wholesome like a glass of milk

THIS is what I think of when I hear the word "wholesome."

Recently, in class, I did a good deed.  A classmate was sniffling, and, being the always-prepared bus-commuter that I am, I had tissues in my giant Messenger Bag of Doom (my yoga teacher saw it and asked, “is that luggage?”), and I gave her one.  After class, thanking me, she asked me my name.  When I said, “Sarah,” she said, “I just knew you were a Sarah! You look so wholesome!”  After I mentioned this incident on Twitter, somewhat baffled and indignant that I have such an apparently wholesome image, a friend suggested I should be grateful she didn’t say something like, “I just knew you were a Sarah, because you’re so plain and tall!”  True.  The book Sarah Plain and Tall made my adolescent years somewhat less bearable thanks to the ready taunts available with the title.

I told my husband about the whole wholesome thing, and he didn’t get why it so baffled me.  “But you ARE wholesome!” he said.  I mean, I guess if you look at one collection of facts, the ones like the fact that I married my first and only boyfriend at age 21, that I’m basically Martha Stewart in the kitchen, or that I grew up in church, graduated cotillion, and was a debutante, well, then, I look pretty darn wholesome.  But on the other hand, I’m a feminist environmentalist equality-supporting emergent-theology-loving near-socialist, and to a lot of people, that’s not very wholesome.  Focus on the Family would probably not find me very wholesome.

My boss, on the other hand, thinks this whole “wholesome” thing is hilarious.  We already had a bit of a ribbing rapport, and he’s now taken to introducing me to people like, “This is Sarah, she’s very wholesome.”  Then he can barely contain his chuckles.  This morning he told me that my cardigan is very wholesome, but wondered if perhaps, earrings are not wholesome.  I said earrings can be wholesome provided one takes Coco Chanel’s famous advice to look in the mirror and remove one accessory before leaving the house.  He asked me if I followed that advice, and I thought about it for a second before admitting that while I didn’t take off any accessories this morning, I did swap out a bolder necklace for a more subdued choice.  He chuckled and remarked that perhaps I’m not so wholesome after all.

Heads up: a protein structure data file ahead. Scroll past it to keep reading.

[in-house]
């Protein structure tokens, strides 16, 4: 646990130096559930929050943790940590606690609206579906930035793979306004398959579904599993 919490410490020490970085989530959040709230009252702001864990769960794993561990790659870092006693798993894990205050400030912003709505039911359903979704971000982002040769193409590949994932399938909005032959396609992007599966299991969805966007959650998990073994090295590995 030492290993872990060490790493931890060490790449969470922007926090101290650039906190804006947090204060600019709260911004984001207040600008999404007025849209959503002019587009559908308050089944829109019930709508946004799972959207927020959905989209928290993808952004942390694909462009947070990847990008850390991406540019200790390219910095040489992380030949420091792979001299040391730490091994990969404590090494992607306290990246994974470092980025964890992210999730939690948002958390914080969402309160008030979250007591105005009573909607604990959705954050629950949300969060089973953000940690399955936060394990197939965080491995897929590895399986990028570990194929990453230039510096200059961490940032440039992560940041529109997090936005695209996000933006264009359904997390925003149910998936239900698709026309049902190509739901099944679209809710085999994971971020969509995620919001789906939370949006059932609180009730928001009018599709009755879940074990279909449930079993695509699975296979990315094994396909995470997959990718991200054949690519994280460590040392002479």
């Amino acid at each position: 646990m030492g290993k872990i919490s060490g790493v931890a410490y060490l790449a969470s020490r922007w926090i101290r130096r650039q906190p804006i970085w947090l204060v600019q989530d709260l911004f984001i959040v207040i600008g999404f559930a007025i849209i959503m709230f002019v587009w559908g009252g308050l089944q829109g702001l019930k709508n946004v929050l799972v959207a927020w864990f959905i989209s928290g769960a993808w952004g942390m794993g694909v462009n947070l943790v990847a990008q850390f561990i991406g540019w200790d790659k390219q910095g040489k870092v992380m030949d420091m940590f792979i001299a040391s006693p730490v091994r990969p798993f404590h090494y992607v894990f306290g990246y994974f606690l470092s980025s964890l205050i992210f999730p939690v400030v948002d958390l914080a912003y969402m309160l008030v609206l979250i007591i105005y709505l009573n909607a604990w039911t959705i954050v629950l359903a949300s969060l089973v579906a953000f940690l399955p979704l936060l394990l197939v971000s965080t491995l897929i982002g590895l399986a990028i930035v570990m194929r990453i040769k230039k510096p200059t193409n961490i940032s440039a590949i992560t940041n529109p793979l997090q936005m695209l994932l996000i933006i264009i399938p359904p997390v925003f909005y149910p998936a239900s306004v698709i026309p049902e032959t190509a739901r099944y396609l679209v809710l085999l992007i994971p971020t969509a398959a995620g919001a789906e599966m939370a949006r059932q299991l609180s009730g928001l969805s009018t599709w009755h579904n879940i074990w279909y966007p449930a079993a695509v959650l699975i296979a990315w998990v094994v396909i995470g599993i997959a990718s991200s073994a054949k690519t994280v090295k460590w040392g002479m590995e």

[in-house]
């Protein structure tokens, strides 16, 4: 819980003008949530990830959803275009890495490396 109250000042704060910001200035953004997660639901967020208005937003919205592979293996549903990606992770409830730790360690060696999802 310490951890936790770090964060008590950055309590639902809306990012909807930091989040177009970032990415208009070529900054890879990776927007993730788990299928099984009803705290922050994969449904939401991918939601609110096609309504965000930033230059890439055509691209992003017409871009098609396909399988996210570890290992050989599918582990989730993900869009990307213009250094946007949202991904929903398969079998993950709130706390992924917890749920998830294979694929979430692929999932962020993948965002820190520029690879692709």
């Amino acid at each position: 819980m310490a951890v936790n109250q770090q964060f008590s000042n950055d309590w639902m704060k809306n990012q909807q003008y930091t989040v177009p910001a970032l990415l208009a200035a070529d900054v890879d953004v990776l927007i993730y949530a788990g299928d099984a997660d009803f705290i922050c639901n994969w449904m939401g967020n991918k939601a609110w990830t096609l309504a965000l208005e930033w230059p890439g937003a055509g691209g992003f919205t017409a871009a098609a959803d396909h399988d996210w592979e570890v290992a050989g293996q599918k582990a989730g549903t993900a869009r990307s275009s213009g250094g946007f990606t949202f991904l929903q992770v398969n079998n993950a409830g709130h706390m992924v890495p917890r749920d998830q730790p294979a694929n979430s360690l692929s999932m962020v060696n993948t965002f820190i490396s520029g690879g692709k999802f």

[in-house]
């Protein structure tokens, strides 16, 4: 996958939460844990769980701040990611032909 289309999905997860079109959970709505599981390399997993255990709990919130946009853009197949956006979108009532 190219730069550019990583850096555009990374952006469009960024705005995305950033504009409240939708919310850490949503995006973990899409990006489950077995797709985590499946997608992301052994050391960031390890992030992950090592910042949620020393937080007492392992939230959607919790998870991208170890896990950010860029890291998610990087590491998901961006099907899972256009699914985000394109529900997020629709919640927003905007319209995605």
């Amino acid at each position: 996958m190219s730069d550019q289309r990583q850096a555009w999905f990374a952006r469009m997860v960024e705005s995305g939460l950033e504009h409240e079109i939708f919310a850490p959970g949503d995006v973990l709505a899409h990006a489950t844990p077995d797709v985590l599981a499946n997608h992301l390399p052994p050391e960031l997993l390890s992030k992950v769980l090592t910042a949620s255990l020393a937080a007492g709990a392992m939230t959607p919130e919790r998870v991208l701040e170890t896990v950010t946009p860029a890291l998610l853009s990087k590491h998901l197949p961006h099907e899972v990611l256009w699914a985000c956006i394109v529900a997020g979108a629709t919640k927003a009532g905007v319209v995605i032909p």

3 Replies to “wholesome like a glass of milk”

  1. This could work to your advantage one day, when you need to do something less-than-wholesome — no one will see it coming, and word will spread that beneath that wholesome exterior lies the heart of a tiger and “you don’t want to mess with Sarah!”


  2. i think you should embrace it. if you think about it, being wholesome is actually pretty rebellious in our culture. you don’t fit in a cookie cutter, and that is a wonderful thing.


  3. I guess how this comes across depends pretty strongly on what you think the opposite of wholesome is. If you think it’s political activism, sure, I can see eschewing the label. If (like me) you think wholesome and hooker are opposites it’s a pretty good label.

    There’s an Arthurian knight whose name escapes me who was, under my definition, pretty wholesome. Of course, being a knight he did solve the occasional argument by demonstrating how to cut a human head on the bias, but he made sure you deserved it, and he didn’t look funny at your wife.


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